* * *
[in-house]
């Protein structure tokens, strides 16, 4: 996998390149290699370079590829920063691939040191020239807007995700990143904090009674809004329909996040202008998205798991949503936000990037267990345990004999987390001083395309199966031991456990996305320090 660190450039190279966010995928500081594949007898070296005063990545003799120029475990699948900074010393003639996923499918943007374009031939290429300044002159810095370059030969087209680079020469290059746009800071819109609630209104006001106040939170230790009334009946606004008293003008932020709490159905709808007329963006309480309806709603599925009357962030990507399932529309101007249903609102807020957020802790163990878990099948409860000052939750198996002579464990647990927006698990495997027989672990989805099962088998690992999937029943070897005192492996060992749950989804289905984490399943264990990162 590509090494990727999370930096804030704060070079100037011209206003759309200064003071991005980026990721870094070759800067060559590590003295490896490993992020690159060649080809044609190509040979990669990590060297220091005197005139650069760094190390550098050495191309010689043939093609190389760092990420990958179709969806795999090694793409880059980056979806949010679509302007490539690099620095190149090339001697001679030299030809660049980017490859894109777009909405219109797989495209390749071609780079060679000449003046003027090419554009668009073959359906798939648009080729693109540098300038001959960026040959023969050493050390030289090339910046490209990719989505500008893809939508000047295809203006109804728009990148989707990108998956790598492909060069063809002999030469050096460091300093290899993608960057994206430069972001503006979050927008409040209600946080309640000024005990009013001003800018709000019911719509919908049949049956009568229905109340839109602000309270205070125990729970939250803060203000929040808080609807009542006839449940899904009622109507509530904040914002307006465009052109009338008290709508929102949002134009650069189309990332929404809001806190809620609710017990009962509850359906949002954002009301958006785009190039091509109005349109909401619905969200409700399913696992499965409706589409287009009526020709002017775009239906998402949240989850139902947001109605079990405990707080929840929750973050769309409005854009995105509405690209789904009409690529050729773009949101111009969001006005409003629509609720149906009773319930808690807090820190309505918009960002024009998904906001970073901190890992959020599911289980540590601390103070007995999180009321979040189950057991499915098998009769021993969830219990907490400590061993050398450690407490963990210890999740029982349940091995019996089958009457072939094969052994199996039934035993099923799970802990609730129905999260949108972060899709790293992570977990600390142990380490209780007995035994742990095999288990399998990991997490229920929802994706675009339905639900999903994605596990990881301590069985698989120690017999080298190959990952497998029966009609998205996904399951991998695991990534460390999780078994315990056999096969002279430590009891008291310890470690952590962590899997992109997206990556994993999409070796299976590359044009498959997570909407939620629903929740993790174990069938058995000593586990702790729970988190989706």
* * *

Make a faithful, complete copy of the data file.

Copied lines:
[in-house]
């Protein structure tokens, strides 16, 4: 996998390149290699370079590829920063691939040191020239807007995700990143904090009674809004329909996040202008998205798991949503936000990037267990345990004999987390001083395309199966031991456990996305320090 660190450039190279966010995928500081594949007898070296005063990545003799120029475990699948900074010393003639996923499918943007374009031939290429300044002159810095370059030969087209680079020469290059746009800071819109609630209104006001106040939170230790009334009946606004008293003008932020709490159905709808007329963006309480309806709603599925009357962030990507399932529309101007249903609102807020957020802790163990878990099948409860000052939750198996002579464990647990927006698990495997027989672990989805099962088998690992999937029943070897005192492996060992749950989804289905984490399943264990990162 590509090494990727999370930096804030704060070079100037011209206003759309200064003071991005980026990721870094070759800067060559590590003295490896490993992020690159060649080809044609190509040979990669990590060297220091005197005139650069760094190390550098050495191309010689043939093609190389760092990420990958179709969806795999090694793409880059980056979806949010679509302007490539690099620095190149090339001697001679030299030809660049980017490859894109777009909405219109797989495209390749071609780079060679000449003046003027090419554009668009073959359906798939648009080729693109540098300038001959960026040959023969050493050390030289090339910046490209990719989505500008893809939508000047295809203006109804728009990148989707990108998956790598492909060069063809002999030469050096460091300093290899993608960057994206430069972001503006979050927008409040209600946080309640000024005990009013001003800018709000019911719509919908049949049956009568229905109340839109602000309270205070125990729970939250803060203000929040808080609807009542006839449940899904009622109507509530904040914002307006465009052109009338008290709508929102949002134009650069189309990332929404809001806190809620609710017990009962509850359906949002954002009301958006785009190039091509109005349109909401619905969200409700399913696992499965409706589409287009009526020709002017775009239906998402949240989850139902947001109605079990405990707080929840929750973050769309409005854009995105509405690209789904009409690529050729773009949101111009969001006005409003629509609720149906009773319930808690807090820190309505918009960002024009998904906001970073901190890992959020599911289980540590601390103070007995999180009321979040189950057991499915098998009769021993969830219990907490400590061993050398450690407490963990210890999740029982349940091995019996089958009457072939094969052994199996039934035993099923799970802990609730129905999260949108972060899709790293992570977990600390142990380490209780007995035994742990095999288990399998990991997490229920929802994706675009339905639900999903994605596990990881301590069985698989120690017999080298190959990952497998029966009609998205996904399951991998695991990534460390999780078994315990056999096969002279430590009891008291310890470690952590962590899997992109997206990556994993999409070796299976590359044009498959997570909407939620629903929740993790174990069938058995000593586990702790729970988190989706």